Electric aircraft start-up tests disposable UAV glider for USMC
Teams off US Marines on remote bases could be re-supplied in the future with “disposable” unmanned gliders toting up to 454kg (1,000lb) of cargo each.
The Marine Corps Warfighting Laboratory awarded a contract to California-based Yates Electrospace Corp to test a series of unmanned gliders weighing between 227 and 454kg, the company says.
The autonomous cargo aircraft named Silver Arrow will complete a 12-month flight test with the service, the company says.
Yates has previously characterized its Silent Arrow UAV as an electric-powered UAV capable of hauling payloads up to 454kg.
“By removing the electric powertrain from our Silent Arrow product line, we will meet all performance requirements at unprecedented unit costs for such a capable air delivery asset,” says chief executive and founder Chip Yates.
The MCWL called for a disposable glider that could deploy from Lockheed Martin C-130, Bell Boeing MV-22 and Sikorsky CH-53 aircraft and deliver a payload of up to 317kg to within 45.7m (150ft) of the targeted delivery point.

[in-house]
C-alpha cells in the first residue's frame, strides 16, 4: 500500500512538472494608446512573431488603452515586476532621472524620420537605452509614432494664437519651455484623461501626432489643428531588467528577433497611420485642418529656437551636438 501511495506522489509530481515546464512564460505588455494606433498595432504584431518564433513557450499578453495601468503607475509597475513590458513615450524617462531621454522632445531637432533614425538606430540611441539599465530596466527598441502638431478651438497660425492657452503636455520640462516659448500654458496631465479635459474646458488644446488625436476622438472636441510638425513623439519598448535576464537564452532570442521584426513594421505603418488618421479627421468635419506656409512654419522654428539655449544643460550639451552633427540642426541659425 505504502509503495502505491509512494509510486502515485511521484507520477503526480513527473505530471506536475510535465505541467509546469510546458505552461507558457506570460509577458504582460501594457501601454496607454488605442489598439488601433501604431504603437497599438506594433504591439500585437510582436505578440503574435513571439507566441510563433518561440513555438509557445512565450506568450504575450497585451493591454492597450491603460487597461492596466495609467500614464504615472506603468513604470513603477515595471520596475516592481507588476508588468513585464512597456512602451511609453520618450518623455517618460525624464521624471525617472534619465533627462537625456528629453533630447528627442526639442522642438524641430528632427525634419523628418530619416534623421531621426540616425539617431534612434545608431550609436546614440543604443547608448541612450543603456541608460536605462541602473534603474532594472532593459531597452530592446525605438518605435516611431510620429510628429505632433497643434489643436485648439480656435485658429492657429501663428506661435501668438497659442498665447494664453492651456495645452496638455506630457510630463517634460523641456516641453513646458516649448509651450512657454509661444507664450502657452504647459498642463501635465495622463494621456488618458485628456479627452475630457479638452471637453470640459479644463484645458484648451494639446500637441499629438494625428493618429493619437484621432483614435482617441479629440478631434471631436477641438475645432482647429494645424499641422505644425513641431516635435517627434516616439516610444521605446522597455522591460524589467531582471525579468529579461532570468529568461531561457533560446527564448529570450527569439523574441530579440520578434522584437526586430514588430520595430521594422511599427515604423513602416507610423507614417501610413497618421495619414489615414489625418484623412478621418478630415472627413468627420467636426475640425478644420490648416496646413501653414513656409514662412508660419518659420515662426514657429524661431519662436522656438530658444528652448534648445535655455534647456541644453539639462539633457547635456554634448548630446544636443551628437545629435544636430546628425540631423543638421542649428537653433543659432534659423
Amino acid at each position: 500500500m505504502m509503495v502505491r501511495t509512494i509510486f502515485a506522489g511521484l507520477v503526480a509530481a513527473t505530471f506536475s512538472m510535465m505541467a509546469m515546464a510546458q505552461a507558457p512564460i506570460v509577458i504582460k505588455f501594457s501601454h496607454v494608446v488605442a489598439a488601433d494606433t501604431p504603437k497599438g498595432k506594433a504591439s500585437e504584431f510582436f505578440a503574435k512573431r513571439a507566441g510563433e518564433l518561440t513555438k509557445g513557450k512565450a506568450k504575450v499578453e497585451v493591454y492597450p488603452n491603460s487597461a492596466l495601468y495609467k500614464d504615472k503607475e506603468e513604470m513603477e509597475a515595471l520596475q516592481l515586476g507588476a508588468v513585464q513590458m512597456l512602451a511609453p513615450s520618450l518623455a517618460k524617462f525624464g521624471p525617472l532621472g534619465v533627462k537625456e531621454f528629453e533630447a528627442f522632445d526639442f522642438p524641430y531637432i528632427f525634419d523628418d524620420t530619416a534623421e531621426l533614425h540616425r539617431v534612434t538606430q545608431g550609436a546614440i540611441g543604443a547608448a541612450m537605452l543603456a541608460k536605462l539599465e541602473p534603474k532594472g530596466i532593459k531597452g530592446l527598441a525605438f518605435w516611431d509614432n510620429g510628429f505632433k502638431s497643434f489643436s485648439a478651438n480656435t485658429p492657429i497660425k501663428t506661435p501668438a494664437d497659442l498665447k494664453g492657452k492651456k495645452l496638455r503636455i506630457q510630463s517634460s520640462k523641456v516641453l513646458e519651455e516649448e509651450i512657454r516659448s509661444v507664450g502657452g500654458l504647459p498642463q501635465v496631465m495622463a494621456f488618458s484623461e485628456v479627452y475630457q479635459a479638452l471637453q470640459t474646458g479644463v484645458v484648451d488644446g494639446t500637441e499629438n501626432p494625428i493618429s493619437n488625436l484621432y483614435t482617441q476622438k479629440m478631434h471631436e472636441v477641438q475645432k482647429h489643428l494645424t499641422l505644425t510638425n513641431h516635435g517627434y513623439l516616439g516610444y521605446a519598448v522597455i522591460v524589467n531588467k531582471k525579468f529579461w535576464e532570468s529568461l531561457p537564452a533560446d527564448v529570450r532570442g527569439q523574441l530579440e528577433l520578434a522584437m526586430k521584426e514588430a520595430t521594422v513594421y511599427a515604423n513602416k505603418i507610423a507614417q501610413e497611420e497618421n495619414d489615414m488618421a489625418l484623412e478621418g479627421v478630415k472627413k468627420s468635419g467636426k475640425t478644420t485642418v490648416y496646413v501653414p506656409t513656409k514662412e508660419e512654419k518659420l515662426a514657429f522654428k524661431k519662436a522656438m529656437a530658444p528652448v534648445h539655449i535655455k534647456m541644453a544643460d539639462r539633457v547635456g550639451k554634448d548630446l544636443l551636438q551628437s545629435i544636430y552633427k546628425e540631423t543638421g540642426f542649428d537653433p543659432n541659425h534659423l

Silent Arrow is part of a larger initiative the USMC and US Army are targeting, as the two services search for ways to lighten their expeditionary forces’ load.
During the 2017 AUVSI Xponential show, army and marine corps leaders expressed the need for aircraft that could take away the need to carry mission equipment and emergency resupply, from water bottles to packets of blood.
The army is exploring options through its joint tactical autonomous resupply system (JTARS), which calls for a midsize, unmanned cargo aircraft.
The glider version of the Silver Arrow is the latest in a series of am ambitious, electric-powered aircraft launched by the Los Angeles-based start-up.
Yates also plans to start flying next year a prototype for a nine-seat commuter aircraft with a hybrid-electric propulsion system. The company also has a design contract from another start-up — Wright Electric — for an electric-powered airliner capable of speeds up to 304kt (563km/h) for short-haul routes.